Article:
Bacon identifies four different classes of idol. Each arises from a different source, and each presents its own special hazards and difficulties.
# 1. The Idols of the Tribe. These are the natural weaknesses and tendencies common to human nature. Because they are innate, they cannot be completely eliminated, but only recognized and compensated for. Some of Bacon’s examples are:
Our senses – which are inherently dull and easily deceivable. (Which is why Bacon prescribes instruments and strict investigative methods to correct them.)
Our tendency to discern (or even impose) more order in phenomena than is actually there. As Bacon points out, we are apt to find similitude where there is actually singularity, regularity where there is actually randomness, etc.
Our tendency towards “wishful thinking.” According to Bacon, we have a natural inclination to accept, believe, and even prove what we would prefer to be true.
Our tendency to rush to conclusions and make premature judgments (instead of gradually and painstakingly accumulating evidence).”
See link below for extensive description of the Four Idols of Francis Bacon:
4 idols http://www.sirbacon.org/links/4idols.htm
The second part, Novum Organum, was published in 1620 and thus preceeded the Latin version of the first part but was developed from its English version. In Bacon's own words it contains "true directions concerning the interpretation of nature."
Its first book investigates the causes for human error and distinguishes four categories, which he calls idols of the mind. The idols of the tribe are faults of the human intellect found universally with all mankind. Idols of the cave are intellectual faults of individuals. Idols of the marketplace are the result of inaccuracies of language, and idols of the theatre are misconceptions of philosophy.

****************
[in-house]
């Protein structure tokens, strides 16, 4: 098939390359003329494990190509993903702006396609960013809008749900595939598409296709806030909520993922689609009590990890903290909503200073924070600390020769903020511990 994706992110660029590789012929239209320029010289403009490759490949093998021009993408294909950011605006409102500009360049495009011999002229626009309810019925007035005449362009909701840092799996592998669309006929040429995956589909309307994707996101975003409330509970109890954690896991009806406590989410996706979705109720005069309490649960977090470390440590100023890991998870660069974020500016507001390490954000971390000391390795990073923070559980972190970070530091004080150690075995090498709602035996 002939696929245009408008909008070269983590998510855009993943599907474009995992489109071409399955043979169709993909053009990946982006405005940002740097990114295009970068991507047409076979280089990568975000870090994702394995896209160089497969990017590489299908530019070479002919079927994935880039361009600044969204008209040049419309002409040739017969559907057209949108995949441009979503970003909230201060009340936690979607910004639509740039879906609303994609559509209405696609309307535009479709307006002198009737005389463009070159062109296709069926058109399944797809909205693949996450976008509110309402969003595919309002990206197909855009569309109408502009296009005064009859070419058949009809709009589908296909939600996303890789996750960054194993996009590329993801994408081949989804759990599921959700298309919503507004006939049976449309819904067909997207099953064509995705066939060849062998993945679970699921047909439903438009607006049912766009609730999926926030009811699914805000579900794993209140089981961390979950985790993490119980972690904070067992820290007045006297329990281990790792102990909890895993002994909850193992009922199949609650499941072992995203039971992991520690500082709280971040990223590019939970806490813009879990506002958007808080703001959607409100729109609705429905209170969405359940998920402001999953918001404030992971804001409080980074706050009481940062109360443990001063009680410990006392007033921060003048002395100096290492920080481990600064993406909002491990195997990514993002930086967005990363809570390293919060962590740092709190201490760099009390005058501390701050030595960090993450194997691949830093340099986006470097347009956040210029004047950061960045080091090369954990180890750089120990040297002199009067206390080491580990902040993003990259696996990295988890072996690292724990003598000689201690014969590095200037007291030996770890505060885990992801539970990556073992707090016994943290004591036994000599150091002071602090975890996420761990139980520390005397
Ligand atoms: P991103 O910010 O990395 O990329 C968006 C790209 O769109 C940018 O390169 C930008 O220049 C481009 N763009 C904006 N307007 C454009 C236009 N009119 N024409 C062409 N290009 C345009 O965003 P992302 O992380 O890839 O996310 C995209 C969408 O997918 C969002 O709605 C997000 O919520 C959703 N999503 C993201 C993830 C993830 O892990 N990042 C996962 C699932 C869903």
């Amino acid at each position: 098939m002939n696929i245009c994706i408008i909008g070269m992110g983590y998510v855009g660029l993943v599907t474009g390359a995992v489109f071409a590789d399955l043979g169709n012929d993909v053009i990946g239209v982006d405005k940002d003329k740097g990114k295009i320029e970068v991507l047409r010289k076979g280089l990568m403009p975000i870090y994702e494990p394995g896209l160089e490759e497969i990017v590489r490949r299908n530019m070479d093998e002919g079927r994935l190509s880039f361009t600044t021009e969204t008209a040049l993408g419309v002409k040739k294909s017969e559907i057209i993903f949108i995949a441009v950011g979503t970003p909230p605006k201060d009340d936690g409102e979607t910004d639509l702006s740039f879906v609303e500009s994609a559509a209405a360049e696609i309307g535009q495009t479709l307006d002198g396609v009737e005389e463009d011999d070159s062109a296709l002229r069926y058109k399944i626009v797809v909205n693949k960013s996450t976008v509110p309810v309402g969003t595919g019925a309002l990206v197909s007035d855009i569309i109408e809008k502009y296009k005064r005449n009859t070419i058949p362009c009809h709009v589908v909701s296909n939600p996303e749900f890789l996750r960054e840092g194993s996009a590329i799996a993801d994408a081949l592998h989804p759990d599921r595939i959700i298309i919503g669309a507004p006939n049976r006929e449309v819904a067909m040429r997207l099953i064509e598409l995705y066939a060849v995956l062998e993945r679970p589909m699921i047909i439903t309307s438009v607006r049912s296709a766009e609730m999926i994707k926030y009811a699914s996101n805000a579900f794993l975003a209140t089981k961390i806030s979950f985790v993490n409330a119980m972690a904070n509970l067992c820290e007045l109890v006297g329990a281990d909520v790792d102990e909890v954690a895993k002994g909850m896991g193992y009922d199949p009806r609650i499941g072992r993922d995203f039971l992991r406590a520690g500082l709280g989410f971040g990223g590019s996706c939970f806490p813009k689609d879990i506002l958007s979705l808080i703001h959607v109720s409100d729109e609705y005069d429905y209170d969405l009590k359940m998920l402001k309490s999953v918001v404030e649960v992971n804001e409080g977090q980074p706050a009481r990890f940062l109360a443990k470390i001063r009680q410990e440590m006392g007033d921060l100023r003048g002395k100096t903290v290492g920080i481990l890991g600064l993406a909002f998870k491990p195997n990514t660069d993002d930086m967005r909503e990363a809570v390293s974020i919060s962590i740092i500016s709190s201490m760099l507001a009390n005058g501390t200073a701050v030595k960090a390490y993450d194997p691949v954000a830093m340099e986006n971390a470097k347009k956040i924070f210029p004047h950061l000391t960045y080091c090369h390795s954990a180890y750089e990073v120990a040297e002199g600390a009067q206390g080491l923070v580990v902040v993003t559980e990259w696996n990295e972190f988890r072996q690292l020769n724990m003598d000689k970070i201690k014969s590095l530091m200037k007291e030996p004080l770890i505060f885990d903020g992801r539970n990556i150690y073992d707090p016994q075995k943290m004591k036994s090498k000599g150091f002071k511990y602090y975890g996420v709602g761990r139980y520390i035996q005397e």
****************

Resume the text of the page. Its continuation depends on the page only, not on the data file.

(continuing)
Divisions of human learning as set out in Bacon's Advancement of Learning.In addition to this, in The Wisdom Of The Ancients, written by Francis Bacon in 1609.
Book II of the Novum Organum describes the author's "new method", which is essentially inductive: Finding the truth is not achieved through the collection of supporting observations but by elimination.
Bacon's systematization of all human knowledge is contained in Book II of Advancement of Learning and in Books II - IX of De Augmentis Scientiarum. It begins with three basic divisions of intellectual endevour: memory, imagination and reason. To these are assigned the sciences of history, poetry and philosophy. Bacon ignores poetry after a cursory discussion. He divides history into natural history (the history of things) and civil history (the history of ideas). Further subdivision leads to physics and metaphysics (theoretical science) and their practical or technological counterparts, mechanics and "natural magic."
Knowledge was not to be acquired merely for its own sake, which is learning, but for its use, which is intelligence. The principal end of philosophy is to improve the state of man; the merit of all learning is to be determined by its measure of usefulness.
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